“It can make you feel really ashamed, or really high. There's sadness, grief and even rage. Rage is a fairly common one.”

Ms. Mills said that most of the dealings that people have with money are directly related to how their parents managed their finances. Clients are encouraged to explore their 'money roots'.

“The first thing we do is give clients a questionnaire, asking about their mother and father's attitudes toward money and spending habits,” she said.

“We look at key events that shape people's attitudes toward money.”

Often she sees clients whose financial habits have been set by negative childhood experiences. Her job is to help them move forward and let go of the baggage. “What I don't want is a Band-Aid solution. There is a pattern that needs to be examined and revised over time.”

The focus is less on clearing past debts, and more on changing the clients attitudes and outlook about their financial status, regardless of credit ratings or history.

The idea is to help the client to get to the point where they are making more money than they spend - in other words, generating capital.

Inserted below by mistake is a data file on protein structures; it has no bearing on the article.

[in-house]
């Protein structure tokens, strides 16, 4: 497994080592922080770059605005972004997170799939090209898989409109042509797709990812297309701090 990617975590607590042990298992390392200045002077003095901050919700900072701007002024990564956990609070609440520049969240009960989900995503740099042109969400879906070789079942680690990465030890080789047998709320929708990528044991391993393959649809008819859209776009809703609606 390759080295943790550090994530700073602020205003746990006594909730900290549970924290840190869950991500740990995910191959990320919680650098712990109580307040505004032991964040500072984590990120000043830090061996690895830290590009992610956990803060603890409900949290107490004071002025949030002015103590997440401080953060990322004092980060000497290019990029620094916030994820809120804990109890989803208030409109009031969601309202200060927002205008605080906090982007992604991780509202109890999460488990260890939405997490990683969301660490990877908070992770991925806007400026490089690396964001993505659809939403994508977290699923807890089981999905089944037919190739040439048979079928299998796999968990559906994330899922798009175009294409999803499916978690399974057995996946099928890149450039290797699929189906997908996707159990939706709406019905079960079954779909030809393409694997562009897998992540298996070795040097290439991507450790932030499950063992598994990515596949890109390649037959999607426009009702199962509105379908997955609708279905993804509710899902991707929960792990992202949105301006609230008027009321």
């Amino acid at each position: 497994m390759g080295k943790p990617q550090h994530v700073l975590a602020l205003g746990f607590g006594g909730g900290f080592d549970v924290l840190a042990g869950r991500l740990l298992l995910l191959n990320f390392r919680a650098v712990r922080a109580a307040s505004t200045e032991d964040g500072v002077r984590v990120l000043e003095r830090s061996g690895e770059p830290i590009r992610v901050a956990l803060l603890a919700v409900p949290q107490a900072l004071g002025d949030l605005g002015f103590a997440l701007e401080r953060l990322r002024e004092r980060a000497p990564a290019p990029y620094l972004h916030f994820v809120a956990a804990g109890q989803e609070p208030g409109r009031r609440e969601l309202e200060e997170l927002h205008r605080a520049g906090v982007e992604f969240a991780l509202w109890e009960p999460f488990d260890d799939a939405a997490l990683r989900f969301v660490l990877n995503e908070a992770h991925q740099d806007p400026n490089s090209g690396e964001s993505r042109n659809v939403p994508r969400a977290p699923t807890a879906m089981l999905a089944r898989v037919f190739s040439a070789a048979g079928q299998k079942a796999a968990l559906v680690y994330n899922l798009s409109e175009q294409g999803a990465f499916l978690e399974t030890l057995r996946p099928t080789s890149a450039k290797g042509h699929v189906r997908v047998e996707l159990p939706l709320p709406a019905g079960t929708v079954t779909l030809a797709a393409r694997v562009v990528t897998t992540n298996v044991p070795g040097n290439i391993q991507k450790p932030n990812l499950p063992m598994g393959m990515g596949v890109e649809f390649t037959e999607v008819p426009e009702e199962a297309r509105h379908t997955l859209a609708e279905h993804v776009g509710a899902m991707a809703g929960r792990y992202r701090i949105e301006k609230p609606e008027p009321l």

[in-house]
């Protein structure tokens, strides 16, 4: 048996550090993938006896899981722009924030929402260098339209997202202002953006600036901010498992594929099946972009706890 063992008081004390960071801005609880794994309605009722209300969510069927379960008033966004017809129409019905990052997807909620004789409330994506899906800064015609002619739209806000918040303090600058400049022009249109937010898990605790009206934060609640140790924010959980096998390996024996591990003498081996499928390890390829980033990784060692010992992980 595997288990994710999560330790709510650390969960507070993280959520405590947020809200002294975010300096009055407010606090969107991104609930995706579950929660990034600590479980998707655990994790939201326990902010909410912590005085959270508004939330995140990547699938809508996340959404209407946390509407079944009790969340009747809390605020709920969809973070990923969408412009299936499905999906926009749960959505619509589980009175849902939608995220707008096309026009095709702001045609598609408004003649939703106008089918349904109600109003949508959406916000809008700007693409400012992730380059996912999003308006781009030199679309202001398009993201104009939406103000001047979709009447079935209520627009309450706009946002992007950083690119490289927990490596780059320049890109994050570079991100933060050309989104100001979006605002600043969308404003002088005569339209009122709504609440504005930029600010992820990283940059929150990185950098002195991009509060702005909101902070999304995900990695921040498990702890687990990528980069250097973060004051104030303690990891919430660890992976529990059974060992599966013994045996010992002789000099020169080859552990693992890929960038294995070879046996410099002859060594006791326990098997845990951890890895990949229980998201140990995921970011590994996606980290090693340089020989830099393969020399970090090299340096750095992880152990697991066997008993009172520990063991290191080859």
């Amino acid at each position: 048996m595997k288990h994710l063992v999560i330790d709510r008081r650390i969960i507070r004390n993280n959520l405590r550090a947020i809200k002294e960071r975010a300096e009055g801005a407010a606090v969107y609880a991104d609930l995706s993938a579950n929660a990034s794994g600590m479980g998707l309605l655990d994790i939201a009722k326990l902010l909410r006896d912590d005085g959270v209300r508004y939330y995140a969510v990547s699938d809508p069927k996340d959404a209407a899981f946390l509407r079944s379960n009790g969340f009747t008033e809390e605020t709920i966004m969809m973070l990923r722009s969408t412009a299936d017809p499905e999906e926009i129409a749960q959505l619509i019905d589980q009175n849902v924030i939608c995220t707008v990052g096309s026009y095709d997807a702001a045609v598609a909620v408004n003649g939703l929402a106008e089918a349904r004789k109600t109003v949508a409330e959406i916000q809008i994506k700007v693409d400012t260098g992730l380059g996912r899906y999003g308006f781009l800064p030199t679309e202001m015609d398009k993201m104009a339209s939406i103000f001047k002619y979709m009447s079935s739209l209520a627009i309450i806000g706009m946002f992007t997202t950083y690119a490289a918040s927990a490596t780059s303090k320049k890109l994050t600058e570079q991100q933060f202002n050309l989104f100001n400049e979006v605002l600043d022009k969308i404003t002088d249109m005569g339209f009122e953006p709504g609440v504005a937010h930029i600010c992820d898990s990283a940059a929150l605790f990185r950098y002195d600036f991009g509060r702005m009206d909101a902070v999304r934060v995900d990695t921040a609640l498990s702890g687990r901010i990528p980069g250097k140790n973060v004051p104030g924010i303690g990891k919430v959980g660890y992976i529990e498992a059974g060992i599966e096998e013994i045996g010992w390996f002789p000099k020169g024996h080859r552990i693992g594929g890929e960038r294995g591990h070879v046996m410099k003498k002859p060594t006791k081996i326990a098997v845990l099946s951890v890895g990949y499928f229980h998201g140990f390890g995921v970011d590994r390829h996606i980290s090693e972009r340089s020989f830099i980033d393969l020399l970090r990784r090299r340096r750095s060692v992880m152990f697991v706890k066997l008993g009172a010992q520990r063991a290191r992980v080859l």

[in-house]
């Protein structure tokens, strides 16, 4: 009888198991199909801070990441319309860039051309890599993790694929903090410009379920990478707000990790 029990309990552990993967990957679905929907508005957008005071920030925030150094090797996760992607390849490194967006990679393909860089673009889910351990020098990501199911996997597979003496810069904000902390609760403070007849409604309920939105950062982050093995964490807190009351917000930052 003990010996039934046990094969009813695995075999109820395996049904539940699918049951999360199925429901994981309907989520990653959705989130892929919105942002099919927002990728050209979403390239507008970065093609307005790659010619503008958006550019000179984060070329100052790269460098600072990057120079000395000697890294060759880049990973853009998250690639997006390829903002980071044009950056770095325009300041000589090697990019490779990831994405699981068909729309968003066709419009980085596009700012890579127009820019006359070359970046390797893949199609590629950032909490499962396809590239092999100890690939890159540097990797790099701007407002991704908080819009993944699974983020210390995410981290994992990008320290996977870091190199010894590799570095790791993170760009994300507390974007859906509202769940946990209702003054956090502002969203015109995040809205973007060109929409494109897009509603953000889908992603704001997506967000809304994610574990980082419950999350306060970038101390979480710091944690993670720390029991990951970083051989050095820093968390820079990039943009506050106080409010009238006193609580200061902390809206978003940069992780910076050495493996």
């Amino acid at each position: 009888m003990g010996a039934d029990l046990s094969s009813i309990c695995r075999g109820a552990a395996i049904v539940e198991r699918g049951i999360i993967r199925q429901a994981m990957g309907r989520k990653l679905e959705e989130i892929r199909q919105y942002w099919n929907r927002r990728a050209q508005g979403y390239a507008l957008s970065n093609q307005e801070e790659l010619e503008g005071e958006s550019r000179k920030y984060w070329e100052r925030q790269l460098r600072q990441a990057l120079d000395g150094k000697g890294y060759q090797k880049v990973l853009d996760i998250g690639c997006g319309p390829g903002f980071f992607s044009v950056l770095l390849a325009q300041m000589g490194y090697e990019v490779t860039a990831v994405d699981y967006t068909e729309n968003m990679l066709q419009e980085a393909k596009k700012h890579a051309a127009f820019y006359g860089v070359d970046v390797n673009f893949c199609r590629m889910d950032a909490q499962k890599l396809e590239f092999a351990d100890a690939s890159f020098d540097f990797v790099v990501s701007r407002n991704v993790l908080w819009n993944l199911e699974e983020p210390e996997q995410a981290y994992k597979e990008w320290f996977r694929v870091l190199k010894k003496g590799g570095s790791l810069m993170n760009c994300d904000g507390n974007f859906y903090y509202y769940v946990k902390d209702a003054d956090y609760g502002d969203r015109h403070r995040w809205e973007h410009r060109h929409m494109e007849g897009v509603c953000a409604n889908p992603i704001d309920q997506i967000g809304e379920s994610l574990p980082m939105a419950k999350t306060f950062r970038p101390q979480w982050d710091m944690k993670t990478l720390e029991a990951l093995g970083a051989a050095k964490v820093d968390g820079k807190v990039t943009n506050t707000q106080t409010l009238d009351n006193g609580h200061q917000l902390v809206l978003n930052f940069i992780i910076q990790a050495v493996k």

“If you're making more than you spend, you won't need credit. But good credit will follow.”

Having worked as a crisis counsellor for a Toronto distress centre, and with her experience in business management, Ms. Mills saw that there was a need to help people grappling with financial issues to come to terms with their emotions.

“I realized that money was emotional. Whether it is someone with a huge debt load or hardly any at all, there is always an element of emotion.”

In its workshops, Loose Change combines therapeutic and business management techniques, which are designed to let the client see their pattern of financial problems, and also to break down some of the most common money myths.

Many clients have fallen prey to some of the most common money myths. Some of these myths include the belief that “money is evil.”

“A lot of people are under-employed because of this myth. It's just not a useful way of thinking.”

Another common myth is the “I bought it because I deserve it” excuse. “It has nothing to do with deserving,” Ms. Mills said. “ I try to get them thinking about it in another way - I bought it because I wanted it.” This is just one of the ways Loose Change encourages clients to assert greater control over their money.